Tuesday, 18 June 2013

Mirkheim, Prologue, Y minus 9

Poul Anderson's Mirkheim (London, 1978) has an elaborate Prologue with nine subsections:

Y minus 500,000;
Y minus 28;
Y minus 24;
Y minus 18;
Y minus 12;
Y minus 9;
Y minus 7;
Y minus 5;
Y minus 1.

I have focused on Y minus 9 because I had been seeking out information on Nicholas van Rijn's adversary, Edward Garver. Sure enough, Garver is here. Now Lunograd delegate to the Parliament of the Solar Commonwealth, he introduces a bill to give trade unions control of the pension funds of employees who are Commonwealth citizens. The Polesotechnic League is split because the Home Companies will cooperate with the Garver Bill whereas the Seven in Space are indifferent and independents like van Rijn's Solar Spice & Liquors Company (relevant union: United Technicians, no longer the Federated Brotherhood of Spacefarers), which operate outside the Solar System but have markets mainly within the Commonwealth, will be adversely affected, at least according to van Rijn.

No doubt, as in real life, which Anderson faithfully mirrors, there will be disagreements even among the independents and there will also be union members disagreeing with their bureaucrats. Even the detail of a change of the relevant union between the first van Rijn story, "Margin of Profit," and this last work featuring van Rijn is authentic. In Britain during my working life, unions have merged and changed their names out of all recognition with an emphasis on the theme of uniting. There is even one called Unison, a merger of three, and another called Unite, a merger of I don't know how many. So I am unsurprised that van Rijn's Spacefarers have, maybe, merged with other employees under the more general job title of (United) Technicians.

But Y minus 9 is a superb Prologue subsection even apart from its new information about Garver and divisions within the League. Anderson is writing the Swan Song or Sunset of the League so he shows us everything again. We see the spires and towers of Chicago Integrate from van Rijn's penthouse on the roof of the Winged Cross and the "...expanse of trollcat rug..." inside the penthouse and there is a reference to his house in Djakarta. (p. 9)

We learn that David Falkayn and Coya Conyon, van Rijn's granddaughter, have married, that David is forty-one, Coya eighteen years younger and van Rijn thirty years older. The dates in Sandra Miesel's Chronology of Technic Civilization exactly match with this. We learn how fashions change and change again:

"Coya Conyon, who proudly followed a custom growing in her generation and now called herself Coya Falkayn..." (p. 10)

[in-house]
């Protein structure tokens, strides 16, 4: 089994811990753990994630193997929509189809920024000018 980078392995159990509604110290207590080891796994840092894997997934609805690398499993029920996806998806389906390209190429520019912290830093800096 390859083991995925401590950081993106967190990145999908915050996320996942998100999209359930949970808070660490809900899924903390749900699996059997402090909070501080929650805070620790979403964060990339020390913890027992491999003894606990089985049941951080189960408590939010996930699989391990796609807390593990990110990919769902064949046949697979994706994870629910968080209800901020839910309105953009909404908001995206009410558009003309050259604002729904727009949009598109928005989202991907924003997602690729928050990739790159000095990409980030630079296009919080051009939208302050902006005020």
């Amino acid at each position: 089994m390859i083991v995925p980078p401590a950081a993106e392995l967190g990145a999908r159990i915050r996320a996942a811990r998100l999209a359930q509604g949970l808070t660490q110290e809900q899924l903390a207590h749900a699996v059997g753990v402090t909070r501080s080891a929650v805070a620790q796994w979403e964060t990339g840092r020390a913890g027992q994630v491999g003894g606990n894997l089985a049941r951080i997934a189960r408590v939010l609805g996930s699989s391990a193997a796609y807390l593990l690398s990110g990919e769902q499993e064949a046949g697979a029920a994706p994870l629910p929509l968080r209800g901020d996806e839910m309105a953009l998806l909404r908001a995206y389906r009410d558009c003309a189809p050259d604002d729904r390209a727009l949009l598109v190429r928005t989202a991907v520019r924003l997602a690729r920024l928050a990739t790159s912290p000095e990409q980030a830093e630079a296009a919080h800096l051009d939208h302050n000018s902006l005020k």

And van Rijn's ringlets are in the style of three decades previously when he was Falkayn's age.

The Falkayns are about to embark on their first joint interstellar expedition. Coya has joined David's trader team. But we will not see any of their joint exploits because she stops starfaring when she has children and they have both retired by Y, the time of Chapters I-XXI.

We get the feeling of the end of an era when we are told that loyalties are becoming more personal as confidence in public institutions dwindles and that van Rijn thinks that there is no chance of heading off the Garver Bill and is too tired to try.


  1. Hi, Paul!

    And the reason why the Garver bill so alarmed and dismaybe van Rijn was because it marked the beginning of that cartelization, control of private companies by the gov't, he so detested. It was a sign of the beginning of the end of the Polesotechnic League. The Mirkheim/Baburite crisis made its downfall inevitable.


  2. Sean,
    I understand van Rijn's reason. My position, if I were there, would be different. I would want unions to have a say in the investment of the pension funds of union members but I would want union leaders to be democratically controlled by their members, not at liberty to make any deal they wanted with government. But these are the sorts of differences we would be having if we lived in the Solar Commonwealth. Anderson makes it real enough for us to imagine living inside that society.

    1. Hi, Paul!

      Now, if the managing of pension funds had been something mutually agreed on by both unions and employers, I would certainly have no objection. And I don't think even van Rijn would object. But, what alarmed him was the gov't COERCING unions and companies into such arrangements. And the fact that both other companies and union leaders found such an arrangment convenient was another bad sign.


  3. I agree. We have to ask what are the government getting out of it. The link between voters merely writing "X" beside a name every few years and government ministers making their deals with and receiving funding from big companies and union leaderships is far too tenuous to count as democratic.

  4. Hi, Paul!

    Which is why I favor, along with van Rijn (and Poul Anderson) the idea of keeping gov't as small and limited as possible. Else it becomes corrupt, despotic, and incompetent (no matter what form of gov't it is). Gov't becomes bad because human being are so prone to weakness, folly, short sightedness, malice, etc.